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Reviving England's polluted rivers through incentivizing farmers and comprehensive monitoring

  • Reviving England's polluted rivers through incentivizing farmers and comprehensive monitoring

About the entity

British Ecological Society
We are the British Ecological Society: the oldest ecological society in the world. We were established in 1913 and we have been fostering the science of ecology ever since.

At the close of 2023, Defra asked the British Ecological Society to bring together nearly 40 experts, to collate expert opinion on freshwater policy and set out a list of priorities for the biodiversity evidence program to focus on. The new report sets out priorities for restoring England's polluted fresh waters.

We know that England's rivers, and the life they support, are in a desperate state. The River Trust's annual State of Our Rivers report found that a mere 15% of rivers in England were classed as being in good ecological health and no single waterway was classed as being in good overall health. Calls to drastically improve the health of our rivers are getting louder and more urgent from all quarters.

The Environment Act (2021) sets out much-needed targets for both water quality and biodiversity, but the road to achieving these goals is complex. What's more, current water targets do not provide flexibility for emerging threats such as climate change and novel chemical pollution, including perfluoroalkyl and polyfluoroalkyl substances (PFAS), often termed forever chemicals.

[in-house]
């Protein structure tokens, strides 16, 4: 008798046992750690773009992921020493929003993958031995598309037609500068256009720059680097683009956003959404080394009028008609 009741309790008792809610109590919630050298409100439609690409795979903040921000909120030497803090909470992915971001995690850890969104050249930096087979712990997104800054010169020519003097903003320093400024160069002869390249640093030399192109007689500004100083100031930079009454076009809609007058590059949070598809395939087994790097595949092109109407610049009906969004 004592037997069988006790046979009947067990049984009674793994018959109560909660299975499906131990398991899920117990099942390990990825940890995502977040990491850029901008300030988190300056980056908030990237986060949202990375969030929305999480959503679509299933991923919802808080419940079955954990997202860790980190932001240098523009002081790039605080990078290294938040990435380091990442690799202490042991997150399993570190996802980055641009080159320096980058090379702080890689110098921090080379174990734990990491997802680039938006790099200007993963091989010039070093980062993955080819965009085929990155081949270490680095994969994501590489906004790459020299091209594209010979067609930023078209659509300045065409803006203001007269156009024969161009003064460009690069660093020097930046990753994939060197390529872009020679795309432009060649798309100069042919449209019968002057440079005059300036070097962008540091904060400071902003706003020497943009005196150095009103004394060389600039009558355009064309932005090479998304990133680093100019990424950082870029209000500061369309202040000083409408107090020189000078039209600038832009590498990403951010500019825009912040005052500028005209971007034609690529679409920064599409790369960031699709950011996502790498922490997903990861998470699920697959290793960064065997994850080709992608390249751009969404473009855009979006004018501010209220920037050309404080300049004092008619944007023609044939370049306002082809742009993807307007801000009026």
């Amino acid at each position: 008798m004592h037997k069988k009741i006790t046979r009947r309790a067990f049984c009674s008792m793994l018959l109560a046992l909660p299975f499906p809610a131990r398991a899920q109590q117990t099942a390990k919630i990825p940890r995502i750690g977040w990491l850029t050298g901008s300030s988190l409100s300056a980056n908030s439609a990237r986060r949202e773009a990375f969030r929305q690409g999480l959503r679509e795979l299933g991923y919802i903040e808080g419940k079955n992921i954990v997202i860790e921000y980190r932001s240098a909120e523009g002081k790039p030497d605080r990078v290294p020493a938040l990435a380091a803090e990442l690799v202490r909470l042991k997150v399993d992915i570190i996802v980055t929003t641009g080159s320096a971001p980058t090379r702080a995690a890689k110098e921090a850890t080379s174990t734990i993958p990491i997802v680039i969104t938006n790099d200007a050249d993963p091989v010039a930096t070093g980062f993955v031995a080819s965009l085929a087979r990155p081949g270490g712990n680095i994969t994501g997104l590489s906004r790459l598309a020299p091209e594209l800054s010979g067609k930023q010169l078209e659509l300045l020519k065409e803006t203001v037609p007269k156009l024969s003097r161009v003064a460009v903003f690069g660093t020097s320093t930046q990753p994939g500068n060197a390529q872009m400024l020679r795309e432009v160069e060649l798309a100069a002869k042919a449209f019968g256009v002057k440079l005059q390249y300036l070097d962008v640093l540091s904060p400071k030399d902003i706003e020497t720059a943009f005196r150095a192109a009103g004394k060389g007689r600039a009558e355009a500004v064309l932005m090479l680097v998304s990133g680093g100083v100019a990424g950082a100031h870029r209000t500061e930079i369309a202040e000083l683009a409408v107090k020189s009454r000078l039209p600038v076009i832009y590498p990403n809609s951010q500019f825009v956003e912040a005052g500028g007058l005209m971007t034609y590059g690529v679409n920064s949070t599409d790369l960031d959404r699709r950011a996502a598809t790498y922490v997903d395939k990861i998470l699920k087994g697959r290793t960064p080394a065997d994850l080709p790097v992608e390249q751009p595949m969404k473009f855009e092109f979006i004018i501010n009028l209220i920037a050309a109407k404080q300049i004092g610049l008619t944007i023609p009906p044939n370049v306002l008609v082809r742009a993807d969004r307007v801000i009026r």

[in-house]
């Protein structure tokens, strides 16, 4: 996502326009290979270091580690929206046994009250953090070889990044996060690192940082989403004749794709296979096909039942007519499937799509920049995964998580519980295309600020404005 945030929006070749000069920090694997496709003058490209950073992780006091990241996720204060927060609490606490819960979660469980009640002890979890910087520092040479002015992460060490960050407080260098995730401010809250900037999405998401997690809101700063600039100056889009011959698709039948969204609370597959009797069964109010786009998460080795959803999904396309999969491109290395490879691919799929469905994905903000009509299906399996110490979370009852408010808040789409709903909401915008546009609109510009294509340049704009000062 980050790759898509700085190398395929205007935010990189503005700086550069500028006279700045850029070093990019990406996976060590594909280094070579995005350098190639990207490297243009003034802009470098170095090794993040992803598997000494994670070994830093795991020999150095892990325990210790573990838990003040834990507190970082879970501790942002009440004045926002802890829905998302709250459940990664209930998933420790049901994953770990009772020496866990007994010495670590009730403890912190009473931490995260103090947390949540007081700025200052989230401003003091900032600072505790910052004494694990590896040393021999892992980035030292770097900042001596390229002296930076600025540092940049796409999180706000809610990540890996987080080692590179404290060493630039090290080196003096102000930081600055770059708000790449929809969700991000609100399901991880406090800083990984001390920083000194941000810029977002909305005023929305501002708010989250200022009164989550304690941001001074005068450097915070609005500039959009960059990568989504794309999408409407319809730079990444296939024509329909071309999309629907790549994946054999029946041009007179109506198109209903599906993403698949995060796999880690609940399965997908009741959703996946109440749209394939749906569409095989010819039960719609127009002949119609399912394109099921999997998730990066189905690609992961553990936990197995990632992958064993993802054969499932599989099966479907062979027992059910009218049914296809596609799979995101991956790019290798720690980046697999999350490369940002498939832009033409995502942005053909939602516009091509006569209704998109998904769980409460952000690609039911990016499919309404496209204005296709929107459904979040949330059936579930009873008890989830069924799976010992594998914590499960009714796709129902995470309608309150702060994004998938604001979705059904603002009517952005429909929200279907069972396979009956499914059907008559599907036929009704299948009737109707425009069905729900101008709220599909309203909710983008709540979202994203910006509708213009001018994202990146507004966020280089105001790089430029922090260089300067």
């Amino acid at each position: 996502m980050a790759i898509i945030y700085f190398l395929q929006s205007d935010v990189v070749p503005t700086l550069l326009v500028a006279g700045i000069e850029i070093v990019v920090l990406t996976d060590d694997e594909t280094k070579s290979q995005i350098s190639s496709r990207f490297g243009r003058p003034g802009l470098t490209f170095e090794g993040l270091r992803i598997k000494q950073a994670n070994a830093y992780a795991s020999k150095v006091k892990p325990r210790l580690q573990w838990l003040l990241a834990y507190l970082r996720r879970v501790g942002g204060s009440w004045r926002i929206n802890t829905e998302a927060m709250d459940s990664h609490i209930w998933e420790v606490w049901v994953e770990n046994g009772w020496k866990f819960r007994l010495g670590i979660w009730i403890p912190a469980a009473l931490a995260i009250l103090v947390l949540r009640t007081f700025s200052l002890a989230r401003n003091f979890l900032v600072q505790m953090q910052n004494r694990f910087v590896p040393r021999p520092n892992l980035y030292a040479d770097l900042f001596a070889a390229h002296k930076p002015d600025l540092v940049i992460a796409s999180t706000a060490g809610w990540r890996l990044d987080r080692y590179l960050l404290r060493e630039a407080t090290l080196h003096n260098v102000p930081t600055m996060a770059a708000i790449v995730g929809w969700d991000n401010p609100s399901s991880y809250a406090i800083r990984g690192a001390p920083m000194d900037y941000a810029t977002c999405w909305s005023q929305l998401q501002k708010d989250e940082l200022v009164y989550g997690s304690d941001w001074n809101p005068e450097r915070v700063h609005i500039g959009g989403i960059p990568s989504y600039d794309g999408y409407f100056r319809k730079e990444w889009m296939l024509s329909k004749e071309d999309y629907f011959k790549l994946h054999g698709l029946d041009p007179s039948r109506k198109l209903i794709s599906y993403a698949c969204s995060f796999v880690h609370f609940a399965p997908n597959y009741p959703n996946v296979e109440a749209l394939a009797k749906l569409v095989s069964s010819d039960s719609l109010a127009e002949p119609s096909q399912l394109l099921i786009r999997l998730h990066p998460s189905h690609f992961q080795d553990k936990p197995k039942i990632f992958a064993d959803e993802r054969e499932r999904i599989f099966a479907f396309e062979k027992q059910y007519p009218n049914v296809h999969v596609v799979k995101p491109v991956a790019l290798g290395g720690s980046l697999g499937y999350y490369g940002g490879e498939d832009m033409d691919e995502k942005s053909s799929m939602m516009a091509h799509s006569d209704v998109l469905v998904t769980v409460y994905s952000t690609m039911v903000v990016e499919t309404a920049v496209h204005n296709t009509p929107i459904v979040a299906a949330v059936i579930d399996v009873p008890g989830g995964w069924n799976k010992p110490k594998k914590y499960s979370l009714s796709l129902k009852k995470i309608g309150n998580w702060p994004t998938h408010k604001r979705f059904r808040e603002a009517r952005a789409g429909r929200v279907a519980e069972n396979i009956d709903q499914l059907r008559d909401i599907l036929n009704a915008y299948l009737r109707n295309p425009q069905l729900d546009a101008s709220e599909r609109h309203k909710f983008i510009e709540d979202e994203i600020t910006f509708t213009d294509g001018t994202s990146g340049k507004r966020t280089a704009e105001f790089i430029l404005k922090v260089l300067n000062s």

This workshop resulted in the Delivering Biodiversity: priority actions for freshwater report which sets out how Environment Act targets deliver for biodiversity in freshwater and what priority actions should be taken to achieve them by 2030.

Priority actions

The report identifies priority actions for restoring freshwater biodiversity which include reducing pollution from agriculture, wastewater, and other sources; enhancing freshwater habitat connectivity; a more comprehensive approach monitoring; and an update to aquatic biodiversity indicators.

Incentivizing farmers to reduce agricultural pollution

As Alan Lovell, Chair of the Environment Agency, pointed out at the NFU Conference, the uncomfortable evidence is that the agricultural sector is responsible for 40% of England's river pollution, even more than water companies at 36%.

With 70% of England's land farmed, a priority is to reduce the flow of agricultural pollution into our waterways. To do this, farmers should be better incentivized to take up regenerative agriculture practices, such as those which reduce the use of fertilizers, pesticides and herbicides as well as farming back from rivers, fencing off watercourses to keep livestock out, and planting riparian woodlands.

Rob Booth, Senior Policy Officer at the British Ecological Society said, "As our report recognizes, land management actions to improve water quality are already financially rewarded in England through various schemes and offers, so the question is how to improve uptake. The report states that such actions should be 'rewarded appropriately' and given growing societal concern about cleaning up England's rivers, such actions would surely resonate with the public."